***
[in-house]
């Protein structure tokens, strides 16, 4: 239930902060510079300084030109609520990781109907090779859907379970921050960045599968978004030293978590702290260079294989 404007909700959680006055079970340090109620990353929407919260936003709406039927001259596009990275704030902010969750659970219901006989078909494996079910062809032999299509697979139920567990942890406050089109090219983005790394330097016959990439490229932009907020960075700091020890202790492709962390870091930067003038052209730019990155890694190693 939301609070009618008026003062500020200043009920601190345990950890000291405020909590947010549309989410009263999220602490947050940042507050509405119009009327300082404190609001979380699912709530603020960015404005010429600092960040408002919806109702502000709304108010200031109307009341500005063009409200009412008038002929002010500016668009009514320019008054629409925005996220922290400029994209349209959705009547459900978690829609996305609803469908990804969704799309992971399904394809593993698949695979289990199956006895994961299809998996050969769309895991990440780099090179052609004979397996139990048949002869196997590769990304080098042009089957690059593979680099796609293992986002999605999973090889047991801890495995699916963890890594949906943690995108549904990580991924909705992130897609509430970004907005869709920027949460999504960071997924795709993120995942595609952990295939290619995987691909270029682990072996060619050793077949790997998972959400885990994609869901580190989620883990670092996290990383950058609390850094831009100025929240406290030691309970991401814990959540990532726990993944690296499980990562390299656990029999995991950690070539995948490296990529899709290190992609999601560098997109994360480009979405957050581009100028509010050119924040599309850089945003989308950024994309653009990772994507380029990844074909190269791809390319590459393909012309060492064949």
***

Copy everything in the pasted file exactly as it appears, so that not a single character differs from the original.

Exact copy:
[in-house]
């Protein structure tokens, strides 16, 4: 239930902060510079300084030109609520990781109907090779859907379970921050960045599968978004030293978590702290260079294989 404007909700959680006055079970340090109620990353929407919260936003709406039927001259596009990275704030902010969750659970219901006989078909494996079910062809032999299509697979139920567990942890406050089109090219983005790394330097016959990439490229932009907020960075700091020890202790492709962390870091930067003038052209730019990155890694190693 939301609070009618008026003062500020200043009920601190345990950890000291405020909590947010549309989410009263999220602490947050940042507050509405119009009327300082404190609001979380699912709530603020960015404005010429600092960040408002919806109702502000709304108010200031109307009341500005063009409200009412008038002929002010500016668009009514320019008054629409925005996220922290400029994209349209959705009547459900978690829609996305609803469908990804969704799309992971399904394809593993698949695979289990199956006895994961299809998996050969769309895991990440780099090179052609004979397996139990048949002869196997590769990304080098042009089957690059593979680099796609293992986002999605999973090889047991801890495995699916963890890594949906943690995108549904990580991924909705992130897609509430970004907005869709920027949460999504960071997924795709993120995942595609952990295939290619995987691909270029682990072996060619050793077949790997998972959400885990994609869901580190989620883990670092996290990383950058609390850094831009100025929240406290030691309970991401814990959540990532726990993944690296499980990562390299656990029999995991950690070539995948490296990529899709290190992609999601560098997109994360480009979405957050581009100028509010050119924040599309850089945003989308950024994309653009990772994507380029990844074909190269791809390319590459393909012309060492064949």